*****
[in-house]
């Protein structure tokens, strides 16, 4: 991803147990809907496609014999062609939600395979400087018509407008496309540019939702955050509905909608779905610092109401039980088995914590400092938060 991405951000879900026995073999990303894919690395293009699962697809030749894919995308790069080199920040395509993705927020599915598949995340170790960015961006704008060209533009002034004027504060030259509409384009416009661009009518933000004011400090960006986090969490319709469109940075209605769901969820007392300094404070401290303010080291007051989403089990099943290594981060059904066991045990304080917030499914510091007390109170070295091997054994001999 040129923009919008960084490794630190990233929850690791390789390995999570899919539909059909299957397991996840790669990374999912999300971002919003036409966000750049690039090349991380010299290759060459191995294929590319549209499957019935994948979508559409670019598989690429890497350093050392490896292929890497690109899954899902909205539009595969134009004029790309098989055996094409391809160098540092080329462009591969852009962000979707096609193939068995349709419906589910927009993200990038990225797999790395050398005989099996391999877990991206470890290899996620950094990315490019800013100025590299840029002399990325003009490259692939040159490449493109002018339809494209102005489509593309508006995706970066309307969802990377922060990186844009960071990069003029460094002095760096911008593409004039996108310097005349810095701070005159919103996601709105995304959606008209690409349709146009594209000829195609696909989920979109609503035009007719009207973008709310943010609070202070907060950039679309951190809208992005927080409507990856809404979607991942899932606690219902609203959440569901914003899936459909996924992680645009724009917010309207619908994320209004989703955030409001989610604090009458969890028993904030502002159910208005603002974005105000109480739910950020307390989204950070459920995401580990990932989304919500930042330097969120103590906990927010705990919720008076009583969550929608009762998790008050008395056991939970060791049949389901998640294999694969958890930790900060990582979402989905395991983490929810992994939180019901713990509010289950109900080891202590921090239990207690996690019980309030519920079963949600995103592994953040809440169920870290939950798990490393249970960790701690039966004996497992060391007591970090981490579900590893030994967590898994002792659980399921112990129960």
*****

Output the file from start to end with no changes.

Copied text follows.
[in-house]
């Protein structure tokens, strides 16, 4: 991803147990809907496609014999062609939600395979400087018509407008496309540019939702955050509905909608779905610092109401039980088995914590400092938060 991405951000879900026995073999990303894919690395293009699962697809030749894919995308790069080199920040395509993705927020599915598949995340170790960015961006704008060209533009002034004027504060030259509409384009416009661009009518933000004011400090960006986090969490319709469109940075209605769901969820007392300094404070401290303010080291007051989403089990099943290594981060059904066991045990304080917030499914510091007390109170070295091997054994001999 040129923009919008960084490794630190990233929850690791390789390995999570899919539909059909299957397991996840790669990374999912999300971002919003036409966000750049690039090349991380010299290759060459191995294929590319549209499957019935994948979508559409670019598989690429890497350093050392490896292929890497690109899954899902909205539009595969134009004029790309098989055996094409391809160098540092080329462009591969852009962000979707096609193939068995349709419906589910927009993200990038990225797999790395050398005989099996391999877990991206470890290899996620950094990315490019800013100025590299840029002399990325003009490259692939040159490449493109002018339809494209102005489509593309508006995706970066309307969802990377922060990186844009960071990069003029460094002095760096911008593409004039996108310097005349810095701070005159919103996601709105995304959606008209690409349709146009594209000829195609696909989920979109609503035009007719009207973008709310943010609070202070907060950039679309951190809208992005927080409507990856809404979607991942899932606690219902609203959440569901914003899936459909996924992680645009724009917010309207619908994320209004989703955030409001989610604090009458969890028993904030502002159910208005603002974005105000109480739910950020307390989204950070459920995401580990990932989304919500930042330097969120103590906990927010705990919720008076009583969550929608009762998790008050008395056991939970060791049949389901998640294999694969958890930790900060990582979402989905395991983490929810992994939180019901713990509010289950109900080891202590921090239990207690996690019980309030519920079963949600995103592994953040809440169920870290939950798990490393249970960790701690039966004996497992060391007591970090981490579900590893030994967590898994002792659980399921112990129960």